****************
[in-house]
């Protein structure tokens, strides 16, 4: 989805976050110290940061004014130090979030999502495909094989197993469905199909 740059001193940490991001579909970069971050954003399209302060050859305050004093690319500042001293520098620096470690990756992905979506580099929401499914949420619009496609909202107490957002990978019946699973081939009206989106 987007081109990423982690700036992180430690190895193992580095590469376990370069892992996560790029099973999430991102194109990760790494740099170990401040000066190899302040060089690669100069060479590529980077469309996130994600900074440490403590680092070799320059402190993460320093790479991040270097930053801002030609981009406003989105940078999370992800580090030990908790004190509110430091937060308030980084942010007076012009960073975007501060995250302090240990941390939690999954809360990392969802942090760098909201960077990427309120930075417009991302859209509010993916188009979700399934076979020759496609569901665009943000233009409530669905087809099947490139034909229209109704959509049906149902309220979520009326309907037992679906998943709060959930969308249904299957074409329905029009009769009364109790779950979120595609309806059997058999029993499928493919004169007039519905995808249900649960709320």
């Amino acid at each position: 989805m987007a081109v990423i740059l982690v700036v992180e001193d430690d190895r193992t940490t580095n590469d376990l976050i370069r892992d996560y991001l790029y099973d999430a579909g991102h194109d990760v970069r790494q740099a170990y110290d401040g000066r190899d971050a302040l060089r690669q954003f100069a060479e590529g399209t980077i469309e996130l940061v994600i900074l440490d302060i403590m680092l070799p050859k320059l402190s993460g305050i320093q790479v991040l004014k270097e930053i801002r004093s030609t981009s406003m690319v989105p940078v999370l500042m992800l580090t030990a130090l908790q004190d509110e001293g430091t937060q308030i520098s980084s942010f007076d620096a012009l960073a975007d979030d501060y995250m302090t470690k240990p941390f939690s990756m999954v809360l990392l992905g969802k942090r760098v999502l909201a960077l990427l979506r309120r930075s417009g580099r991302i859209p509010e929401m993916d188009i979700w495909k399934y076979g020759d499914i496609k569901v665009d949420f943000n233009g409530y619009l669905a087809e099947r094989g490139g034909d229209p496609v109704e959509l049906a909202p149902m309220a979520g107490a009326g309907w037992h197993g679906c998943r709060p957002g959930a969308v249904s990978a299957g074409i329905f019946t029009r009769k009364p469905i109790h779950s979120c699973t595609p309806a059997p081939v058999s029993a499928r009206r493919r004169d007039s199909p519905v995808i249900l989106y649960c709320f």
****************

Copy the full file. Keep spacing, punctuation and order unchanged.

[in-house]
């Protein structure tokens, strides 16, 4: 989805976050110290940061004014130090979030999502495909094989197993469905199909 740059001193940490991001579909970069971050954003399209302060050859305050004093690319500042001293520098620096470690990756992905979506580099929401499914949420619009496609909202107490957002990978019946699973081939009206989106 987007081109990423982690700036992180430690190895193992580095590469376990370069892992996560790029099973999430991102194109990760790494740099170990401040000066190899302040060089690669100069060479590529980077469309996130994600900074440490403590680092070799320059402190993460320093790479991040270097930053801002030609981009406003989105940078999370992800580090030990908790004190509110430091937060308030980084942010007076012009960073975007501060995250302090240990941390939690999954809360990392969802942090760098909201960077990427309120930075417009991302859209509010993916188009979700399934076979020759496609569901665009943000233009409530669905087809099947490139034909229209109704959509049906149902309220979520009326309907037992679906998943709060959930969308249904299957074409329905029009009769009364109790779950979120595609309806059997058999029993499928493919004169007039519905995808249900649960709320």
């Amino acid at each position: 989805m987007a081109v990423i740059l982690v700036v992180e001193d430690d190895r193992t940490t580095n590469d376990l976050i370069r892992d996560y991001l790029y099973d999430a579909g991102h194109d990760v970069r790494q740099a170990y110290d401040g000066r190899d971050a302040l060089r690669q954003f100069a060479e590529g399209t980077i469309e996130l940061v994600i900074l440490d302060i403590m680092l070799p050859k320059l402190s993460g305050i320093q790479v991040l004014k270097e930053i801002r004093s030609t981009s406003m690319v989105p940078v999370l500042m992800l580090t030990a130090l908790q004190d509110e001293g430091t937060q308030i520098s980084s942010f007076d620096a012009l960073a975007d979030d501060y995250m302090t470690k240990p941390f939690s990756m999954v809360l990392l992905g969802k942090r760098v999502l909201a960077l990427l979506r309120r930075s417009g580099r991302i859209p509010e929401m993916d188009i979700w495909k399934y076979g020759d499914i496609k569901v665009d949420f943000n233009g409530y619009l669905a087809e099947r094989g490139g034909d229209p496609v109704e959509l049906a909202p149902m309220a979520g107490a009326g309907w037992h197993g679906c998943r709060p957002g959930a969308v249904s990978a299957g074409i329905f019946t029009r009769k009364p469905i109790h779950s979120c699973t595609p309806a059997p081939v058999s029993a499928r009206r493919r004169d007039s199909p519905v995808i249900l989106y649960c709320f």